“Personalized medicine” holds its promise only at the substantial cost of widespread use of the awesome tools of molecular science, and at a time of intense scrutiny of the costs and benefits of medical treatments, can we really afford it?
Two recent articles in the New York Times recounted tantalizing stories of successful cancer treatments found after heroic and expensive efforts to map the patients’ tumor genomes and compare them to their native genomes, and then to use clues found among the differences in the genomic signatures to identify potential targets to inhibit with the panoply of targeted agents available off the shelf.
Paul R. Helft, MD
One of the patients described is a cancer researcher with acute lymphoblastic leukemia; the other was a wealthy and well-connected woman with an advanced T-cell cutaneous lymphoma. The articles are compelling and worth reading, and I won’t belabor the details of the similarities and differences found within the patients’ stories, except to point out that both patients benefited-one very temporarily and the other in a more prolonged way-from resources and connections that led to the laborious and expensive efforts to map their tumors and to use the resulting information to identify potential therapies.
These poignant stories raise both a general and a specific ethical issue related to so-called “personalized medicine,” the buzzword meant to invoke the promise of genetics-driven science that eventually will permit us to tailor therapies to patients based on their individual disease-specific genetic profiles. The general issue is that, at a time of intense scrutiny of the costs and benefits of medical treatments, “personalized medicine” holds its promise only at the substantial cost of widespread use of the awesome tools of molecular science. Can we really afford personalized medicine or, more specifically, are the benefits of personalized approaches to therapy worth the costs? The other issue has to do with the little bit of indignation we feel (as clinicians with a strong sense of our fiduciary responsibility to all patients) when reading these two particular stories. This feeling derives from our sense of fairness, or more precisely, of equity. The only reason these two patients were able to identify and take advantage of new treatment options had to do with their resources: wealth and connections far beyond the capacities of less advantaged individuals. Is this ethically acceptable to us?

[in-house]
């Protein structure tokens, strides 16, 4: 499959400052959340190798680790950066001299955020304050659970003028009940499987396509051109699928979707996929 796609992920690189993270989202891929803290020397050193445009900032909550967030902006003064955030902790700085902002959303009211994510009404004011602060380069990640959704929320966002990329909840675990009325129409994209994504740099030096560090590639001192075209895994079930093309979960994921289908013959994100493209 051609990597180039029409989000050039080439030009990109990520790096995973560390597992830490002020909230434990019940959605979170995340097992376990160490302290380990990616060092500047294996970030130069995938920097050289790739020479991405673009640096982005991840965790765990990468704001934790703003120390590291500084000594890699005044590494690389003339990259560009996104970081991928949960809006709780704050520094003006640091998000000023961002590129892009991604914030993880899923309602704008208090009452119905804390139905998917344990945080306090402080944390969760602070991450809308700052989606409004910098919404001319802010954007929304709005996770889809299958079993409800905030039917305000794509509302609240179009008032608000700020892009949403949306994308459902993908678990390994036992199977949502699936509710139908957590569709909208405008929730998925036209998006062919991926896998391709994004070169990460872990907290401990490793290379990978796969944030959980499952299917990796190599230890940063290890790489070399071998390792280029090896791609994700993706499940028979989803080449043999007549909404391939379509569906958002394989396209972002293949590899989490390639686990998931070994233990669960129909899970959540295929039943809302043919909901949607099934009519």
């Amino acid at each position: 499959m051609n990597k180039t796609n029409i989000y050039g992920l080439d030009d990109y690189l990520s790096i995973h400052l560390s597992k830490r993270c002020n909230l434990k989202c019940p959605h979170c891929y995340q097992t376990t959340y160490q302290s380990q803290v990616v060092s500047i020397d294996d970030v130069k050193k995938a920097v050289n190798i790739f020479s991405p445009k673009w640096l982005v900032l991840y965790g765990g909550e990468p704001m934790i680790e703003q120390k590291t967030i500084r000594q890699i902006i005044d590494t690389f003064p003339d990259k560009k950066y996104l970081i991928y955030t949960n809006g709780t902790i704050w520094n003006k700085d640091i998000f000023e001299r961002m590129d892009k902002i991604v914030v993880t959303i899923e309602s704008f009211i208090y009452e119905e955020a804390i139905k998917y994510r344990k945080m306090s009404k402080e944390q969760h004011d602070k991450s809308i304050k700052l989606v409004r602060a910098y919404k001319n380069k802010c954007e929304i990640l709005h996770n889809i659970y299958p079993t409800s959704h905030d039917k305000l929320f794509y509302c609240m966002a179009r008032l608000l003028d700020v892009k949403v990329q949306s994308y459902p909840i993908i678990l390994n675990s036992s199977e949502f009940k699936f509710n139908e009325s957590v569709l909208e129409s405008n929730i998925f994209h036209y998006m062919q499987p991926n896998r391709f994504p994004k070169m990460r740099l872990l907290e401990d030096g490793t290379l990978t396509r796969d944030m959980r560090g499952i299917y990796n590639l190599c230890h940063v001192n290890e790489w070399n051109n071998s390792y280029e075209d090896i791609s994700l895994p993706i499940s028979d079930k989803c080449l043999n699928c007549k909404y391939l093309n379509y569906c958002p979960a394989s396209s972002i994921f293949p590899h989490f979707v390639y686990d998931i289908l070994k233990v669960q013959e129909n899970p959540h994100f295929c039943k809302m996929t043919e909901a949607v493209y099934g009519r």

On the one hand, people with resources have always had many advantages with respect to their health and healthcare (to say nothing of other dimensions of their lives): access to doctors and specialists, choices of treatment centers, and the ability not to sweat the out-of-pocket costs increasingly associated with medical treatments. Maybe these are just extreme examples of this at the edge of a spectrum of advantages we live with and seem to accept without indignant sentiment. On the other hand, if the tools used in the service of these patients are available, then why shouldn’t we be deploying them on behalf of all of our patients, regardless of their personal resources?
I read these stories with excitement and trepidation. We will be forced at some point to weigh the cost-effectiveness of the amazing tools for fighting disease that humans are in the process of rapidly developing. Inevitably, these tools will be utilized in ways that align with-maybe even reinforce-the disparities that currently exist within our healthcare system because the conditions of disparity within the US healthcare system are too pervasive to be overcome in one fell swoop. In the meantime, these stories should cause us to reflect deeply on whether we want to live in a society in which the promise of such exciting innovations is not spread in more equitable ways. They are a clarion call.